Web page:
Mishpatim / Shekalim 5778

Seeking refuge[1]

ואשר לא צדה והאלקים אנה לידו ושמתי לך מקום אשר ינוס שמה
If he didn’t plan to kill [his victim], but G-d caused it to happen, then I will provide for you a place for [the killer] to find refuge[2]

There is a law in the Torah[3] that someone who unintentionally kills another Jew, must be exiled to one of the six cities of refuge in the land of Israel. This serves two purposes: to protect the killer from the vengeance of the deceased’s family[4], who will find it difficult to not take the law into their own hands, and to provide a spiritual atonement for this accidental sin[5]. However, this exile isn’t necessarily forever. It’s until the death of the Kohen Gadol. Once he dies, the inadvertent killer goes free[6]. These cities of refuge only protect the killer when all six cities are established[7]. Moshe, towards the end of his life, established the three cities on the other side of the Jordan River[8]. He knew he wouldn’t merit to enter the land of Israel proper to finish the job; nevertheless, he didn’t refrain from starting the mitzvah[9]. Yehoshua, his successor, after fourteen years of conquest and dividing the land of Israel, established the final three[10]. It comes out from this that for those fourteen years, someone who accidentally killed another, had no safe haven. They were vulnerable that whole time. Why didn’t the Torah provide them refuge as well[11]?

A possible answer is based on the above law that the death of the Kohen Gadol frees the killer. Why was this so? The gemarra explains[12] that as one of the leaders of the generation, he was expected to pray that mishaps such as these shouldn’t befall the Jewish people. Since someone was accidentally killed, it shows that the Kohen Gadol didn’t pray enough. He is considered to bear partial responsibility. Therefore, the Torah made the killer’s freedom contingent on the death of the Kohen Gadol. Since Elazar, the son of Moshe’s brother Aharon, was the Kohen Gadol during this time, there is no doubt that he fulfilled his duties properly. He prayed sufficiently such that during those fourteen years, no one was accidentally killed. Therefore, no one needed refuge or exile.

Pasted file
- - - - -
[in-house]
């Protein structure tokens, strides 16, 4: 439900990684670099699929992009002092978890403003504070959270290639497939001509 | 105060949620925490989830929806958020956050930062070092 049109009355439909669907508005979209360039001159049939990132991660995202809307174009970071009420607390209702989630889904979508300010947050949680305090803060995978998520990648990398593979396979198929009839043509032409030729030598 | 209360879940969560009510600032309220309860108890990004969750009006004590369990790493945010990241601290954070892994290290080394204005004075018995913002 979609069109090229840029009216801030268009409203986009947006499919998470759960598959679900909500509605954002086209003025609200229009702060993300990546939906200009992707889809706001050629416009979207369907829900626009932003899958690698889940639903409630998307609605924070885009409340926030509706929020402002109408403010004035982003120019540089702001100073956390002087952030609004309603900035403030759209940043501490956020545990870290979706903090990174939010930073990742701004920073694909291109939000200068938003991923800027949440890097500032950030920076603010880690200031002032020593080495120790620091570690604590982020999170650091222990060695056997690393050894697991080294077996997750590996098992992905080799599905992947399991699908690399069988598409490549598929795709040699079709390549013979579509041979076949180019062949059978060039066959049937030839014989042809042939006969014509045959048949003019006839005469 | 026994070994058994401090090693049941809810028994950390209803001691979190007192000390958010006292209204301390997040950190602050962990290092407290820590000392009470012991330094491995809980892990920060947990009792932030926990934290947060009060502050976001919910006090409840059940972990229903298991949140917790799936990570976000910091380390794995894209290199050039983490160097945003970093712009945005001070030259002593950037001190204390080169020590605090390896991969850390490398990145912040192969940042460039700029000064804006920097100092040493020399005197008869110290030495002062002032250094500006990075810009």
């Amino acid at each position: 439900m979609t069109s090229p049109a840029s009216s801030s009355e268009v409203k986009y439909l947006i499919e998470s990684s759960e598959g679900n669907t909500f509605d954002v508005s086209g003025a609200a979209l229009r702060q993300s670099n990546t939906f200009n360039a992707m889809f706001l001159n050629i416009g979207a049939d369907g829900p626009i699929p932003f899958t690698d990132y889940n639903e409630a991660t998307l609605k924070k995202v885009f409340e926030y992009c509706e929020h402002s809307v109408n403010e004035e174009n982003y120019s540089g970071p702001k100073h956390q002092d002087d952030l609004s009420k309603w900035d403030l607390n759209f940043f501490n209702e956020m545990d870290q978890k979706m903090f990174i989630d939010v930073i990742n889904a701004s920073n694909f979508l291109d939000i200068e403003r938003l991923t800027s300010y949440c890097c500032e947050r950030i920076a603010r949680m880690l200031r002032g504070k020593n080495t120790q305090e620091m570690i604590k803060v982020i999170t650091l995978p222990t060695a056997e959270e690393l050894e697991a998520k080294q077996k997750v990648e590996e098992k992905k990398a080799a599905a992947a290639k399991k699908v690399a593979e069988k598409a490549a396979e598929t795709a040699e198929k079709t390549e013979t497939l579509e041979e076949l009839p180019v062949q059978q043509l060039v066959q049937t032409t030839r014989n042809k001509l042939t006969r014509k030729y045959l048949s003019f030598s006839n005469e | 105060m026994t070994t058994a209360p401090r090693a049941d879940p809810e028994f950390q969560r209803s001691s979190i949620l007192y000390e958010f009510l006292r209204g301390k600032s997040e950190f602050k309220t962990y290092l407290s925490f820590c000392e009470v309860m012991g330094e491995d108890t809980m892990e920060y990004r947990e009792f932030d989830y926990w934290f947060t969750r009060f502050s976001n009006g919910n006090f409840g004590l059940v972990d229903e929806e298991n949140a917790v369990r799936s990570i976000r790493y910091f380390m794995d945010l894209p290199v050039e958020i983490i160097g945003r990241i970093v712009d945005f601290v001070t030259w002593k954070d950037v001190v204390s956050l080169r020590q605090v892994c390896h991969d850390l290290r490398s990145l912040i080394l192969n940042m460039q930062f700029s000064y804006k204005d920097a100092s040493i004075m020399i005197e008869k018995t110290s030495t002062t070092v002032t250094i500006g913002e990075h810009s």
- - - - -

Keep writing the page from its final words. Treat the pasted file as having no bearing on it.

However, this explanation creates a difficulty. The gemarra makes an inference[13] from the wording from the above verse, ושמתי לך מקום אשר ינוס שמה, literally: I will provide for you a place that he will run to. “For you” shows that Hashem was speaking to Moshe; meaning, the cities of refuge will be for during his lifetime. We learn from here that there were Jews who went into exile during the forty years they traveled in the wilderness. The place they were exiled to was the Levite camp (similar to the future cities of refuge which belonged to the Leviim)[14]. During that time Aharon was the Kohen Gadol. If his son’s prayers were potent enough to prevent any such mishap, surely Aharon’s own prayers should been sufficient. How could it be that people had accidentally killed others, and were thus sentenced to exile?

The Arizal provides[15] a fascinating explanation. While still a prince in Egypt, Moshe had killed[16] an Egyptian[17] taskmaster who was beating a fellow Jew[18]. Moshe was judged to be an inadvertent killer[19], and was thus required to go to exile[20]. Hashem, as a chesed to Moshe, provided him with a place of refuge: the Levite camp[21] [22] [23]. Based on this, there’s no longer a question. After the fourteen years of conquest, the six cities of refuge were established for any future accidental killers. During the Jews’ time in the wilderness, Aharon and his son Elazar were successful at praying that no tragedy should occur. Therefore, no one needed to go to exile or seek refuge. Even though the gemarra says that people went to a place of refuge even in the wilderness, this is not a contradiction. Only Moshe, who previously killed the Egyptian, had the need for this safe haven. Besides him, no one inadvertently killed.